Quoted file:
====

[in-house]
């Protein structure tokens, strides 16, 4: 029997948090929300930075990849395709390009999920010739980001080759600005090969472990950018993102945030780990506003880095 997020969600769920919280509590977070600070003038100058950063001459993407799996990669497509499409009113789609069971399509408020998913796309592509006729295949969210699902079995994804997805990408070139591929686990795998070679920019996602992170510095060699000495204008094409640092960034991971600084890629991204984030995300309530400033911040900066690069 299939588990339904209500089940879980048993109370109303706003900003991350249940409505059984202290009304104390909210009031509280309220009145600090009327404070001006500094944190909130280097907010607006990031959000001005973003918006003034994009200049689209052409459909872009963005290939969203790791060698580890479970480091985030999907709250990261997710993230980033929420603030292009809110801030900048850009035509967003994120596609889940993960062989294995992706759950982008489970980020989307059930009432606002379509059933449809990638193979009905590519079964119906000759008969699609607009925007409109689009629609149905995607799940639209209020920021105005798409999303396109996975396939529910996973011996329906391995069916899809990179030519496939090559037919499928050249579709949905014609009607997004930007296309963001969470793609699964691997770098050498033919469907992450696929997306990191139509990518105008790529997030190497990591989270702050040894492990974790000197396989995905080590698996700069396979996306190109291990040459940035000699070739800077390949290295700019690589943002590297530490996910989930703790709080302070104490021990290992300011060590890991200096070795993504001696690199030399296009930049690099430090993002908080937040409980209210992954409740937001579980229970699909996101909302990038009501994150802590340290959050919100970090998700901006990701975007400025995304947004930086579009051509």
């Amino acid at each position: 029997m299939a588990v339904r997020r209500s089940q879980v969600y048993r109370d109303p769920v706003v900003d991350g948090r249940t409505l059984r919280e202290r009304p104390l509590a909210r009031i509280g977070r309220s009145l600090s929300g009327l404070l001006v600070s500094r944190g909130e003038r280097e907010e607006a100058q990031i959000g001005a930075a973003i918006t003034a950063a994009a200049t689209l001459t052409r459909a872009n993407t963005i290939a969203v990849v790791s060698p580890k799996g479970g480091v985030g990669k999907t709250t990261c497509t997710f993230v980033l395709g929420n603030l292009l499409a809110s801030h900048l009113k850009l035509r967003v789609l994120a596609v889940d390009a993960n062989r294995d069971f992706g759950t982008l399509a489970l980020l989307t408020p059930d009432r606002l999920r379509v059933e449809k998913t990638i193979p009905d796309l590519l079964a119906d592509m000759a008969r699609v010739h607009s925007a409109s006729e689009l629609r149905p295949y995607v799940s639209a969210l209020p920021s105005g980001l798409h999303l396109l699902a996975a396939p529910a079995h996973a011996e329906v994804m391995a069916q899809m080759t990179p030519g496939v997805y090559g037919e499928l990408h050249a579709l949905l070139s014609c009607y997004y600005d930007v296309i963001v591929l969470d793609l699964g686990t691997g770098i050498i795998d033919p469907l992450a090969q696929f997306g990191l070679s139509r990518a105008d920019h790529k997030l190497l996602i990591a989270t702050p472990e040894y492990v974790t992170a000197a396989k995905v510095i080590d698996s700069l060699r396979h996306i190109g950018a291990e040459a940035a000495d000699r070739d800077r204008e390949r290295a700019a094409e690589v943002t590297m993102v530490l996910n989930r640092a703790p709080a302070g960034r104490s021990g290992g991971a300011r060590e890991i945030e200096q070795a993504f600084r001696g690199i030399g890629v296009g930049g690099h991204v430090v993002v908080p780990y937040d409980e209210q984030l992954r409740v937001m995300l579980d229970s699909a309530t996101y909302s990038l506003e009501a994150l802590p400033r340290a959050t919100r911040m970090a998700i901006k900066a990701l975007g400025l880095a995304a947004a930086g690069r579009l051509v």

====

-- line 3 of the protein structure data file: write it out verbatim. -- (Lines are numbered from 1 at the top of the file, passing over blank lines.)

């Amino acid at each position: 029997m299939a588990v339904r997020r209500s089940q879980v969600y048993r109370d109303p769920v706003v900003d991350g948090r249940t409505l059984r919280e202290r009304p104390l509590a909210r009031i509280g977070r309220s009145l600090s929300g009327l404070l001006v600070s500094r944190g909130e003038r280097e907010e607006a100058q990031i959000g001005a930075a973003i918006t003034a950063a994009a200049t689209l001459t052409r459909a872009n993407t963005i290939a969203v990849v790791s060698p580890k799996g479970g480091v985030g990669k999907t709250t990261c497509t997710f993230v980033l395709g929420n603030l292009l499409a809110s801030h900048l009113k850009l035509r967003v789609l994120a596609v889940d390009a993960n062989r294995d069971f992706g759950t982008l399509a489970l980020l989307t408020p059930d009432r606002l999920r379509v059933e449809k998913t990638i193979p009905d796309l590519l079964a119906d592509m000759a008969r699609v010739h607009s925007a409109s006729e689009l629609r149905p295949y995607v799940s639209a969210l209020p920021s105005g980001l798409h999303l396109l699902a996975a396939p529910a079995h996973a011996e329906v994804m391995a069916q899809m080759t990179p030519g496939v997805y090559g037919e499928l990408h050249a579709l949905l070139s014609c009607y997004y600005d930007v296309i963001v591929l969470d793609l699964g686990t691997g770098i050498i795998d033919p469907l992450a090969q696929f997306g990191l070679s139509r990518a105008d920019h790529k997030l190497l996602i990591a989270t702050p472990e040894y492990v974790t992170a000197a396989k995905v510095i080590d698996s700069l060699r396979h996306i190109g950018a291990e040459a940035a000495d000699r070739d800077r204008e390949r290295a700019a094409e690589v943002t590297m993102v530490l996910n989930r640092a703790p709080a302070g960034r104490s021990g290992g991971a300011r060590e890991i945030e200096q070795a993504f600084r001696g690199i030399g890629v296009g930049g690099h991204v430090v993002v908080p780990y937040d409980e209210q984030l992954r409740v937001m995300l579980d229970s699909a309530t996101y909302s990038l506003e009501a994150l802590p400033r340290a959050t919100r911040m970090a998700i901006k900066a990701l975007g400025l880095a995304a947004a930086g690069r579009l051509v």